They want to kill themselves because they all saw the movie a year before we did. I wanted to die. Not nearly as much as did at HAPPY FEET though. WTF was that?

  • Dec. 25, 2006, 12:54 a.m. CST

    i'd knock up bitches in future

    by greekopa

    yea baby greek cum

  • Dec. 25, 2006, 1:31 a.m. CST


    by welbrick

    the film smartly does not attempt to deliver the answers of why women have become infertile. it is adamantly told from the protagonist's perspective, and he is just a humble cog in this nightmare reality. pulling away & objectively explaining everything would destroy the strength of the movie, which is its human perspective - a point of view which cuaron adheres to both thematically & visually. it's a ground level eyeline of a potential future landscape. it would be an easy & dumbed down movie if the script featured an objective expository character who explained the conflict.

  • Dec. 25, 2006, 2:39 a.m. CST

    Alfonso Cuarón/Guillermo del Toro Connection.....

    by movieman742

    Capone kept saying that they were testing one another when making thier own movie. I know Children of Men comes out today, when does Pan's Labyrinth come out????

  • Dec. 25, 2006, 5:52 a.m. CST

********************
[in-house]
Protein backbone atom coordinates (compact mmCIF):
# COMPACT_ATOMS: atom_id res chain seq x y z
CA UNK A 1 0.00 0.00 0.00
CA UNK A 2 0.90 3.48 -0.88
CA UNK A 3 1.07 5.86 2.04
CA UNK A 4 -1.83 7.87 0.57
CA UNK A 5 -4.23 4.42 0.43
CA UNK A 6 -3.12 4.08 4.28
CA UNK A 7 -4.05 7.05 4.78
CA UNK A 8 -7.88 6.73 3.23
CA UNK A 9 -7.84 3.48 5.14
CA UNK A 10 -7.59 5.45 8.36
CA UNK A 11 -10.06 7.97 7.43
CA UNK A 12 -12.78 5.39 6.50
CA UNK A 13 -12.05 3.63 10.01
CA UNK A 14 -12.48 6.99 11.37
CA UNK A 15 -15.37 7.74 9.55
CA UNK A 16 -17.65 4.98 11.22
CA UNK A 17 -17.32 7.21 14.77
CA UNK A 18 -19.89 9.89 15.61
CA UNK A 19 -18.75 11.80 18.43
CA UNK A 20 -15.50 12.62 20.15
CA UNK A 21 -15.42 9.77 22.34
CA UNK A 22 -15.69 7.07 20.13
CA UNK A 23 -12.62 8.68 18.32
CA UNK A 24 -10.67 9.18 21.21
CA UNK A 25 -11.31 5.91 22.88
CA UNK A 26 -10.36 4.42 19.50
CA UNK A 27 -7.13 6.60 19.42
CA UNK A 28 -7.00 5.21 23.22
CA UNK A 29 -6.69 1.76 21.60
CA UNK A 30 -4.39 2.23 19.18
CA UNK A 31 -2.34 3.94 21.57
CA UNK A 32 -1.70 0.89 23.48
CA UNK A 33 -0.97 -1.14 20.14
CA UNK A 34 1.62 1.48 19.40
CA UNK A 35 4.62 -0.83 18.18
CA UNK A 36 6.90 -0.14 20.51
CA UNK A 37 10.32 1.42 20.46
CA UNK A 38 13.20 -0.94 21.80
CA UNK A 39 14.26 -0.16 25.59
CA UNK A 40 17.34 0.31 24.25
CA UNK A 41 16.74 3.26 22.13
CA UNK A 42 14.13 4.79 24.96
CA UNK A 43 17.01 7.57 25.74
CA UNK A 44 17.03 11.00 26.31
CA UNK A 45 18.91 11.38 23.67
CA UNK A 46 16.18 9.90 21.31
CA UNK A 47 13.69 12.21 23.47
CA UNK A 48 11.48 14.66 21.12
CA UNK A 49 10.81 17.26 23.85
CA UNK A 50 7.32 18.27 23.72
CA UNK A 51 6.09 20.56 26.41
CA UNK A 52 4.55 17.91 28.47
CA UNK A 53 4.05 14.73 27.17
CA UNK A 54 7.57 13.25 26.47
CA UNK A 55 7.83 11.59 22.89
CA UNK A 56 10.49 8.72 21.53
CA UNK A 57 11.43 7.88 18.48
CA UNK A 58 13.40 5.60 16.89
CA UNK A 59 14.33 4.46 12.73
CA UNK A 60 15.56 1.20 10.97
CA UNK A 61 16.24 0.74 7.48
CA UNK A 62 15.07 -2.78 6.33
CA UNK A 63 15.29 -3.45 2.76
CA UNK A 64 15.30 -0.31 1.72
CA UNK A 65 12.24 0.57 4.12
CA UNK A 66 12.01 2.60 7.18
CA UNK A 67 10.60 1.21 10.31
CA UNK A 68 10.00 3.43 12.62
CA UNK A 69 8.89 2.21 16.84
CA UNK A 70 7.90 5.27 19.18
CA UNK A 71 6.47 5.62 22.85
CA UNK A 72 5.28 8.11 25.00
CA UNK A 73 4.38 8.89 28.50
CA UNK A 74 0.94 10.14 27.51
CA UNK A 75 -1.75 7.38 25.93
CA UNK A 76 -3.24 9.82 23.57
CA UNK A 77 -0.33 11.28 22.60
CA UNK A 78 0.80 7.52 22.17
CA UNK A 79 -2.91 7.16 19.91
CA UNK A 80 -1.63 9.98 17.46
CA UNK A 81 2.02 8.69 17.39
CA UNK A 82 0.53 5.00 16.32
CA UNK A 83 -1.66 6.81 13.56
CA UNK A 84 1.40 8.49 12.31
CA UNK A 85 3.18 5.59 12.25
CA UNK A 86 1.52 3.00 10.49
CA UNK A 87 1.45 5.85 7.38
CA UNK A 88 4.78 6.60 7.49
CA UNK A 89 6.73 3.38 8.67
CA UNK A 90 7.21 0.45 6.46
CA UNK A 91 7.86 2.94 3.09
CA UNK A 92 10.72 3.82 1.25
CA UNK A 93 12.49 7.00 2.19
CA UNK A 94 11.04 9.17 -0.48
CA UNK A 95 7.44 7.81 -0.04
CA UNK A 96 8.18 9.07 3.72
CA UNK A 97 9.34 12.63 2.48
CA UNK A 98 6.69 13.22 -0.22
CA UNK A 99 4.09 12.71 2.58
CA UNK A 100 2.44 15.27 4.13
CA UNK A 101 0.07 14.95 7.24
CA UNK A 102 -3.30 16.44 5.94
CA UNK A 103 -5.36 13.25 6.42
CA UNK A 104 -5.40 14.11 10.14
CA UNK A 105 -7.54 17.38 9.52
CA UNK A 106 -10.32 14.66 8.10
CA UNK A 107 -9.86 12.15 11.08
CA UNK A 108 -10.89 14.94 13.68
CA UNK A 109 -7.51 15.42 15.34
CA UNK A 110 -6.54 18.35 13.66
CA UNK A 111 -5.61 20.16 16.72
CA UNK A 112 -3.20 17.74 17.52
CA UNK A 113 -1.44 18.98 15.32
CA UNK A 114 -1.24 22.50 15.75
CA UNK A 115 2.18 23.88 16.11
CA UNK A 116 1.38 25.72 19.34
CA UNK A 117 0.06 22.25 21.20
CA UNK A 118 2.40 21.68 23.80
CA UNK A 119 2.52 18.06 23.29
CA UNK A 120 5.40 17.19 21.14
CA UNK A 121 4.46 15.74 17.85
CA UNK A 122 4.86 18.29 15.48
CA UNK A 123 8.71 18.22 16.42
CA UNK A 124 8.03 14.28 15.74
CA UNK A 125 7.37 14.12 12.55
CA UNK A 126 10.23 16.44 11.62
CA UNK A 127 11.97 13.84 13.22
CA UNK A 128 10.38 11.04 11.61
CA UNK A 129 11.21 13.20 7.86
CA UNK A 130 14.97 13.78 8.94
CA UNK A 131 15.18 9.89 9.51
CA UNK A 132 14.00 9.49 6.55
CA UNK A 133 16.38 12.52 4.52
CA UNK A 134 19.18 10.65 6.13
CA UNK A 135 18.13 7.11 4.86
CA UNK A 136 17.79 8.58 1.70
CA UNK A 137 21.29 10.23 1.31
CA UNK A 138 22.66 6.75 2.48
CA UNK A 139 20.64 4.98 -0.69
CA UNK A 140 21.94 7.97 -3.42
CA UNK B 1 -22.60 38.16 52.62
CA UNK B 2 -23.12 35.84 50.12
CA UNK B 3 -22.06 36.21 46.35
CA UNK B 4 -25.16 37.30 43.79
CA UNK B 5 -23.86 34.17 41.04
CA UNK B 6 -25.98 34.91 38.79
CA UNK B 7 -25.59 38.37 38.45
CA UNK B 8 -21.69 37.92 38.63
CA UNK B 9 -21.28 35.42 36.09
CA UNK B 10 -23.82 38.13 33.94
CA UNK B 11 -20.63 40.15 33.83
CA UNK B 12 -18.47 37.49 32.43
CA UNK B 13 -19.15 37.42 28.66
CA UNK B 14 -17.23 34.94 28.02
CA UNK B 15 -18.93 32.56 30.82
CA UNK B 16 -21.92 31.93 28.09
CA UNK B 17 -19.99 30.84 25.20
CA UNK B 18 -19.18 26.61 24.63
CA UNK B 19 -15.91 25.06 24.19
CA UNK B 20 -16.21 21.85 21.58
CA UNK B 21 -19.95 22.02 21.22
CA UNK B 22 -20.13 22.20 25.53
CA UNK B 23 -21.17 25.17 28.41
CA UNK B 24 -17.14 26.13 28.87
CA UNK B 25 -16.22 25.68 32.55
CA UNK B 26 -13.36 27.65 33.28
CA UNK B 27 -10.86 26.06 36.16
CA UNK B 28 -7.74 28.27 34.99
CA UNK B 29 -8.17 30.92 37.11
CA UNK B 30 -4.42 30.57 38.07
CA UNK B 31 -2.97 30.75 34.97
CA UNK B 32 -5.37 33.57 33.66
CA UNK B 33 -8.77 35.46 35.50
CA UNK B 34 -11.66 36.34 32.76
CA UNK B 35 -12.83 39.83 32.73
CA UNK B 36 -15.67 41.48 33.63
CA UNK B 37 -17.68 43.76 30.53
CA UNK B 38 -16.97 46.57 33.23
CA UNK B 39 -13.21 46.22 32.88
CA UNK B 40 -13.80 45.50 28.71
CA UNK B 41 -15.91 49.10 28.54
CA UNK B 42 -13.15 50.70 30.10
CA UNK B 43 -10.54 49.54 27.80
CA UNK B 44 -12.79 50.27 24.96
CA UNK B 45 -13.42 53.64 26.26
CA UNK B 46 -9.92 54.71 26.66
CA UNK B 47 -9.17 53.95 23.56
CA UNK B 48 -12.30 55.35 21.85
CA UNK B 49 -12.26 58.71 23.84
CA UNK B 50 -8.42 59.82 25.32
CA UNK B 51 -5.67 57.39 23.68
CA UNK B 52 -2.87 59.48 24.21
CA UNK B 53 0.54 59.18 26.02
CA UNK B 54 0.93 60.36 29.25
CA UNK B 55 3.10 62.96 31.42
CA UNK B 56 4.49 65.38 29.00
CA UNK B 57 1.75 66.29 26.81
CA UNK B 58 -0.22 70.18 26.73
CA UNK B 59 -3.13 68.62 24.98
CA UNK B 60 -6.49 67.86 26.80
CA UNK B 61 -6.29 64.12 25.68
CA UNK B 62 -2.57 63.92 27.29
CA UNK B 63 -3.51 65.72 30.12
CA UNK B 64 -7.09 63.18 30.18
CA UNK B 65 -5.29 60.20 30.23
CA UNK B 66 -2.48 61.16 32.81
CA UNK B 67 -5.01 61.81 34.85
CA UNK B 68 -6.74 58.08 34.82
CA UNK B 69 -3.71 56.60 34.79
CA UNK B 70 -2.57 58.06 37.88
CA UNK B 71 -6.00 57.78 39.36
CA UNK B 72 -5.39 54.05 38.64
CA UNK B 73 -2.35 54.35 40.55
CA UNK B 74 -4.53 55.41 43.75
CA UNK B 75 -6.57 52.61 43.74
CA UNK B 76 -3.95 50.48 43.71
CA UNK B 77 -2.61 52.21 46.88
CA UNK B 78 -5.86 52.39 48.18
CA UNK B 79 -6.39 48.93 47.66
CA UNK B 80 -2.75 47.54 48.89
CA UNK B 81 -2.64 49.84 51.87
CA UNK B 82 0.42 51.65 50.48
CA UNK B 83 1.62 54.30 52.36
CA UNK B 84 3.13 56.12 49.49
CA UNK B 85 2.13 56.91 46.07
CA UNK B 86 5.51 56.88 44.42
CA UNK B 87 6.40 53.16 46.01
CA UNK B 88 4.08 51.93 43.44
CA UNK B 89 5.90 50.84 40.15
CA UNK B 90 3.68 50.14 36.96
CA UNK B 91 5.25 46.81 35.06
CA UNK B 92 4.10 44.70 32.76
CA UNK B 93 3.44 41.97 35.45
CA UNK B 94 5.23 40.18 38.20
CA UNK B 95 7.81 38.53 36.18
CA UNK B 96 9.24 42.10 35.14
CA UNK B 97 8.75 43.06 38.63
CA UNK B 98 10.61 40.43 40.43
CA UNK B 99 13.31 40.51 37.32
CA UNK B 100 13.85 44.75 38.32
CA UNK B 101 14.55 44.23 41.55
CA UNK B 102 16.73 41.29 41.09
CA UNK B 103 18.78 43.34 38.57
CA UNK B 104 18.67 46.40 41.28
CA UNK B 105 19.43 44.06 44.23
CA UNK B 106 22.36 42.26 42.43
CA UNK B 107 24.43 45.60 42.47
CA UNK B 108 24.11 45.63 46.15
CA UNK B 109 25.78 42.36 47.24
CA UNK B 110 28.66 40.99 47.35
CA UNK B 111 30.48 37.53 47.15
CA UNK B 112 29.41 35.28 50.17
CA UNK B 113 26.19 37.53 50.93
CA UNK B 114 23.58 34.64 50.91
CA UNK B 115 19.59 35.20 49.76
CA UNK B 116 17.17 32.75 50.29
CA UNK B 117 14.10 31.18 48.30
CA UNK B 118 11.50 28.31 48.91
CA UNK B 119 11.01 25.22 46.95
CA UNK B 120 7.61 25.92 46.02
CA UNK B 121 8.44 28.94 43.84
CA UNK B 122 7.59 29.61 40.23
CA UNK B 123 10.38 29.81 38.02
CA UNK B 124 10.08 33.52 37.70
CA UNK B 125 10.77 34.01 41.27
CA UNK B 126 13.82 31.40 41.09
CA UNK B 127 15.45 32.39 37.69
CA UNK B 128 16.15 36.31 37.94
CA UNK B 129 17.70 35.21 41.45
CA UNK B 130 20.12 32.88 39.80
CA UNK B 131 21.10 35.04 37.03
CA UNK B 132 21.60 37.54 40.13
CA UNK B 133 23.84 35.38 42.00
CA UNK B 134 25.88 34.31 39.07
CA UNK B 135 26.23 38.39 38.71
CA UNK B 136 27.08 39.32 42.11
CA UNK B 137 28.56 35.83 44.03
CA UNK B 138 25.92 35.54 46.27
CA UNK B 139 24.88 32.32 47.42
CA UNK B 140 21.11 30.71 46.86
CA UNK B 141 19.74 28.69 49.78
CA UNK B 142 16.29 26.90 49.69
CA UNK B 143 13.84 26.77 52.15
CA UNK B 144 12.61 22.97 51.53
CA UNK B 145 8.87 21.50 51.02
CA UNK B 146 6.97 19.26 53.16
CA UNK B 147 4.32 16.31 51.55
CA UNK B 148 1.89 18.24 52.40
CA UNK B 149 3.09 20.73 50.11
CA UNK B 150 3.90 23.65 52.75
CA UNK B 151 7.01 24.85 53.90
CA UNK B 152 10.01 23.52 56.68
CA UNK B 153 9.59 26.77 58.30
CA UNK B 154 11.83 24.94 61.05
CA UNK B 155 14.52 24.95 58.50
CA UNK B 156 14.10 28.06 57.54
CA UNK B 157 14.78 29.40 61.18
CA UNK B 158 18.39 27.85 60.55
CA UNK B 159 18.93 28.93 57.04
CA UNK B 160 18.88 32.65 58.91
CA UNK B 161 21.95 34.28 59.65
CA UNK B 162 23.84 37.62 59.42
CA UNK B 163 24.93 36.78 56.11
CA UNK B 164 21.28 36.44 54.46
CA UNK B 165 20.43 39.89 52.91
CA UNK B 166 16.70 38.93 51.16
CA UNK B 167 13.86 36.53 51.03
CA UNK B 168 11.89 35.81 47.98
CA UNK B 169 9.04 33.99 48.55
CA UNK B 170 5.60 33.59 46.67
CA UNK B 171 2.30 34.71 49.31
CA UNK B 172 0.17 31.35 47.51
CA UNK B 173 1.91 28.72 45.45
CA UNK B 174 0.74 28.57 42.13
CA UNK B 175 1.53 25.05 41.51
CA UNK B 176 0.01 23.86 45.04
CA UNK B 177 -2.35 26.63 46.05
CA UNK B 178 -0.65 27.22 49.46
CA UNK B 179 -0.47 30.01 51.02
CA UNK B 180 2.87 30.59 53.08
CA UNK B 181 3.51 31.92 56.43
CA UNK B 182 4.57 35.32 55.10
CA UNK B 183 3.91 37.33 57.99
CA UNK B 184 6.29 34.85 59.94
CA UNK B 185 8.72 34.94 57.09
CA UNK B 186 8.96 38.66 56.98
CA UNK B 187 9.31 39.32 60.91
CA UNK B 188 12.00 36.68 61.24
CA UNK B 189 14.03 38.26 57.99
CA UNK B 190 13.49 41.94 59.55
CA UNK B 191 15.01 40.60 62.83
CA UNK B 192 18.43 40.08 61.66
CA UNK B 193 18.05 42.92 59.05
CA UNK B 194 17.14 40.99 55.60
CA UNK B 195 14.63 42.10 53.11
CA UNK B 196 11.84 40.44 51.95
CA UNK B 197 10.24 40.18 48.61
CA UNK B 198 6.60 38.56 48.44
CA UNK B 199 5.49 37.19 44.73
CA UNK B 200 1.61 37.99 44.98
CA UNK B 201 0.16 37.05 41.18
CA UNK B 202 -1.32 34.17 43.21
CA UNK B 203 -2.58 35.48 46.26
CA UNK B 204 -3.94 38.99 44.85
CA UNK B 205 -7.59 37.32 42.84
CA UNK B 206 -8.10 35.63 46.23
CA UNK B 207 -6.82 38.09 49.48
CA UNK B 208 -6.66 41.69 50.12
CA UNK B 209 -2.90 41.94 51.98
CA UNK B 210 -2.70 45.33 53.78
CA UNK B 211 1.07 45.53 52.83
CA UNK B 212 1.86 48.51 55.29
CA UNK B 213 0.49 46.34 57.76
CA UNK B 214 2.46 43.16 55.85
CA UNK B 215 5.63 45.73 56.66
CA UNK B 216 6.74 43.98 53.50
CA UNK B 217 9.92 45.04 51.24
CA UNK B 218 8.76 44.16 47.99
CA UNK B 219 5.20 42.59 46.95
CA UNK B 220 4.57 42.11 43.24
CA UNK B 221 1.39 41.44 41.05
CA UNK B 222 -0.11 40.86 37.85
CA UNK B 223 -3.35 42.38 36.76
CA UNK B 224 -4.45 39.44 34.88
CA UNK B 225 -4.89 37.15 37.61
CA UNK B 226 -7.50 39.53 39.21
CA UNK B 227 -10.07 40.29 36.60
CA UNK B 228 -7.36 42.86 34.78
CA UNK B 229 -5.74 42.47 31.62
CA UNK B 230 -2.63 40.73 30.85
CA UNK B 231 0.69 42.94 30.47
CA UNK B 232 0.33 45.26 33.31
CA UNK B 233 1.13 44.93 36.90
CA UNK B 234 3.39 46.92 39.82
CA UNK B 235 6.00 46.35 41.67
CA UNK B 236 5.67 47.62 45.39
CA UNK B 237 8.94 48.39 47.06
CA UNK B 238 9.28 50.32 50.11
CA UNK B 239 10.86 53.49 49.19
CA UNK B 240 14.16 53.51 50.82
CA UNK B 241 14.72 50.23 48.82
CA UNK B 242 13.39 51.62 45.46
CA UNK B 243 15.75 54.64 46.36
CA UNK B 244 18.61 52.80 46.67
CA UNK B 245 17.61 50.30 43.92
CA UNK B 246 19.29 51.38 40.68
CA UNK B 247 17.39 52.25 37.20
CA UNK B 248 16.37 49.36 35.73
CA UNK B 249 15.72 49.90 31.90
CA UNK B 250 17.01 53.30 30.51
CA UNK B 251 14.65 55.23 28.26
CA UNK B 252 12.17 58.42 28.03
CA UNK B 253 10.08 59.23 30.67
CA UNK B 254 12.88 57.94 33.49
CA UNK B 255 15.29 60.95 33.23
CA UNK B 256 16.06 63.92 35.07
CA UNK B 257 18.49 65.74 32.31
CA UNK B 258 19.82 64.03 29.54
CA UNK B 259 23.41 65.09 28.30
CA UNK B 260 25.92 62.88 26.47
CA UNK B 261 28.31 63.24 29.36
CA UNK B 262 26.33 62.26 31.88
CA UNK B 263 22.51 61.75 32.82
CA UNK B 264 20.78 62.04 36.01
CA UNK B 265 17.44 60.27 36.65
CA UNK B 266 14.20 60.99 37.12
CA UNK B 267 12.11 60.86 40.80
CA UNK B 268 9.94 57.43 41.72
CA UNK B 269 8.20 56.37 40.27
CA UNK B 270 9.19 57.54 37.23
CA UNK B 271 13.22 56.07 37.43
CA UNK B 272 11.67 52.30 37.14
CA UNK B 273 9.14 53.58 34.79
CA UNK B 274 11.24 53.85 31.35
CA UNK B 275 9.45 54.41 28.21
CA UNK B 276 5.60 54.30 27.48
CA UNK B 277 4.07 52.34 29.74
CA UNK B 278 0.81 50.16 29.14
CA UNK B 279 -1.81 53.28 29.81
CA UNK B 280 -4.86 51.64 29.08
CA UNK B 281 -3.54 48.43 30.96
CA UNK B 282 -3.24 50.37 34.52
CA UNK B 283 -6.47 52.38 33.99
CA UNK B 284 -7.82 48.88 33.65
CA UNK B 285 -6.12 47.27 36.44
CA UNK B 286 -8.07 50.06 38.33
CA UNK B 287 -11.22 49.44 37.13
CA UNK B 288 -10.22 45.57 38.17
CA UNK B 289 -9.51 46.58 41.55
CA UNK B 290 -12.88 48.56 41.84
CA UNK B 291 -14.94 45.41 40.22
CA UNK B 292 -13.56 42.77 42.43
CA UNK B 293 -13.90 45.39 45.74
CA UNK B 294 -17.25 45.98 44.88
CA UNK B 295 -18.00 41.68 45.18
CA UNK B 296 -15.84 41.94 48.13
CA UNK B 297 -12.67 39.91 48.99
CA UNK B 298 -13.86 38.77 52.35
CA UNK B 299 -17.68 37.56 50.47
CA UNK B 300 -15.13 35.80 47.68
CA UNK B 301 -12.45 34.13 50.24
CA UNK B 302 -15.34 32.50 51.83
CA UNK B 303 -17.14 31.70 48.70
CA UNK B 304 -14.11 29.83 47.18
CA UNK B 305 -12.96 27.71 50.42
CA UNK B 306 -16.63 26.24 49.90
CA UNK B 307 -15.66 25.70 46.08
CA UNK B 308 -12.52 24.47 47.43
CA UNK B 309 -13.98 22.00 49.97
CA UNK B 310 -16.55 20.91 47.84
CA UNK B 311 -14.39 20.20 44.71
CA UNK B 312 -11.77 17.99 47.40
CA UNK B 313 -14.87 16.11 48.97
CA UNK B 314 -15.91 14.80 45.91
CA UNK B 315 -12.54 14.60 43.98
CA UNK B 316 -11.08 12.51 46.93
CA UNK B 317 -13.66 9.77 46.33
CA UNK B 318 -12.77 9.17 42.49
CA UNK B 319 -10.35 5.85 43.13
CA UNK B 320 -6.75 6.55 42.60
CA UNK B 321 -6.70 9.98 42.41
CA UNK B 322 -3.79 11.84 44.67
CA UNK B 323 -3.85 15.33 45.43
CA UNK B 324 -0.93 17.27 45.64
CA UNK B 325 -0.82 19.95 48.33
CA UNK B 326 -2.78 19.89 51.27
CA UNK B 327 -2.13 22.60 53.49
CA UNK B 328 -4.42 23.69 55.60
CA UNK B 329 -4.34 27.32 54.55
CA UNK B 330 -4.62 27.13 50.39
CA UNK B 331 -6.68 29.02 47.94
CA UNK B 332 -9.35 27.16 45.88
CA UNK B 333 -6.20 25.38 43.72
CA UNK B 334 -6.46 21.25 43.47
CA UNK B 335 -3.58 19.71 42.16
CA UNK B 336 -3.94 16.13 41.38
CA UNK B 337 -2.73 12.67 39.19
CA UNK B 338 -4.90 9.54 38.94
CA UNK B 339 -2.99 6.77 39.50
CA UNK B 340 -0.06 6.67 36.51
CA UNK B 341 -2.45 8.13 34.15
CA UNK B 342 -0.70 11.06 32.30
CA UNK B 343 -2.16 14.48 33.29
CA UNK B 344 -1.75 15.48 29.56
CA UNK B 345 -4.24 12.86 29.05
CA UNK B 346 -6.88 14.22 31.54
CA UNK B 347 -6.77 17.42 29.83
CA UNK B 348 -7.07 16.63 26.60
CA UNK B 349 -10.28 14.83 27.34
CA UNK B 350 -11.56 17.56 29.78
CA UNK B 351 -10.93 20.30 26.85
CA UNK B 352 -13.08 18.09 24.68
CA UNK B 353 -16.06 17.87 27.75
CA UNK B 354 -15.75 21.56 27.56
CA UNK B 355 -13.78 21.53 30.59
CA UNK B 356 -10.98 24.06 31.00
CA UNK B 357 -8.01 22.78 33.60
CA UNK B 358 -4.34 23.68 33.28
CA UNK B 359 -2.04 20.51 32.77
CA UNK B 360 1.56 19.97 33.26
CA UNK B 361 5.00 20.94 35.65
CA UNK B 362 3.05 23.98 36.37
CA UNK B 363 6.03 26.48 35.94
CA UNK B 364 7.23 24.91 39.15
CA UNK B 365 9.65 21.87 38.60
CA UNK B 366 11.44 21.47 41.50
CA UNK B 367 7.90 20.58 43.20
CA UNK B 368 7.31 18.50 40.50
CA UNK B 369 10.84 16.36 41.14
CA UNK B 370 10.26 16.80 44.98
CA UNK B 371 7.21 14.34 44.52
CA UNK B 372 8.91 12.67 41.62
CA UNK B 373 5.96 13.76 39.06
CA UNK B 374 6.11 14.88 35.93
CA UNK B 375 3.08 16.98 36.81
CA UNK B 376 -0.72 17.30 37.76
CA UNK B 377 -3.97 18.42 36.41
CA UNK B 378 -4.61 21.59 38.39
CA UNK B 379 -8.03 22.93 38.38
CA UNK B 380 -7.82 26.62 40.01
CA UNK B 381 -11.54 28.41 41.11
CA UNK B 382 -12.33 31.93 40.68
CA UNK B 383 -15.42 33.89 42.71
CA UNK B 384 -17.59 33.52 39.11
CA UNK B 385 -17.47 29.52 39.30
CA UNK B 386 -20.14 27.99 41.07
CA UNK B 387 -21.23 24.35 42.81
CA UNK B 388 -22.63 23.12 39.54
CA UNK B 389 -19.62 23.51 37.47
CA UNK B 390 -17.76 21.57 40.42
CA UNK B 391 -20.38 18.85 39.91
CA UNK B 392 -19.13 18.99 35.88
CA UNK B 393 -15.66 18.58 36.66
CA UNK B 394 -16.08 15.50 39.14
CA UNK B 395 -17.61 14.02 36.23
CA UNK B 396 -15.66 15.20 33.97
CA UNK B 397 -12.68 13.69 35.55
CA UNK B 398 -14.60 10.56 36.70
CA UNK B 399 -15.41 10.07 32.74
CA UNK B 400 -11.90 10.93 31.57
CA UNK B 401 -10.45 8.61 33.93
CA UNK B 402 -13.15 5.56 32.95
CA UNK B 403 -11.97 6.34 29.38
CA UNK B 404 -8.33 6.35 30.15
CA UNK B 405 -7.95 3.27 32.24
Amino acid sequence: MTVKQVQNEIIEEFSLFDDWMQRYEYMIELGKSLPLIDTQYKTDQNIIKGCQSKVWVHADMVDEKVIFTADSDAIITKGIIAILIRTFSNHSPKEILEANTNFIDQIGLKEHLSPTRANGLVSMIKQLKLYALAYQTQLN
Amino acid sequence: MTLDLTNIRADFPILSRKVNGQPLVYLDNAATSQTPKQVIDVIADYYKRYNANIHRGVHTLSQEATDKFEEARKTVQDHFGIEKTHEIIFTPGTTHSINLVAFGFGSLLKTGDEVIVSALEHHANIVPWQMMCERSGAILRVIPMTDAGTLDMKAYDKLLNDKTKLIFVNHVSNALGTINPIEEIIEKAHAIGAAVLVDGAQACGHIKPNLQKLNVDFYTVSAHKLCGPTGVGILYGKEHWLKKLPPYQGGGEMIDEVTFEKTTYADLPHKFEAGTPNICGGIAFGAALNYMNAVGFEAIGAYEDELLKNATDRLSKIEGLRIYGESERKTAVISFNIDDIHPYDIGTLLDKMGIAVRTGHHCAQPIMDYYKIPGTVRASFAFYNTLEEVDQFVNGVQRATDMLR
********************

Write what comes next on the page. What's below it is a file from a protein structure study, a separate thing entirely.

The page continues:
Best movie of 2006

    by CuervoJones

    Trust me

  • Dec. 25, 2006, 5:55 a.m. CST

    Best movie of 2006

    by CuervoJones

    Trust me

  • Dec. 25, 2006, 6:37 a.m. CST


    by Evil Hobbit

    I agree. Saw this months ago when it was released in the Netherlands. Extremely good.

  • Dec. 25, 2006, 6:40 a.m. CST

    There's a 5Mph car chase scene inthis movie

    by Preacher_mg

    ...that's more exhilarating than anything Michael Bay has ever shot. If it's only for the action sequences, this movie is required viewing. And then there's the whole anti-foreigner angle... This movie is a masterpiece.

  • Dec. 25, 2006, 10:35 a.m. CST

    Spot On Review

    by apersonofinterest

    Watched this yesterday and it was excellent. I was a little dissapointed with the ending because it just...ends and you kind of want to hear the impact of news of the child on the world or some sort of closure on the girl's story. Otherwise the movie had me anxious and literally on the edge of my seat throughout.

  • Dec. 25, 2006, 11:10 a.m. CST

    Why is it so difficult to understand

    by Lovecraftfan

    why the world would fall apart. No babies means that the end is not some vague abstraction but very much real. That would kind of depress anybody and most surely bring the world to its knees. Seriously people just think.

  • Dec. 25, 2006, 11:22 a.m. CST

    It's difficult

    by Al_Shut

    because most people don't think like that. They don't care about the future or coming generations but focus merely on themselves and the present.

  • Dec. 25, 2006, 2:57 p.m. CST

    What about this film is excellent?

    by oscarbait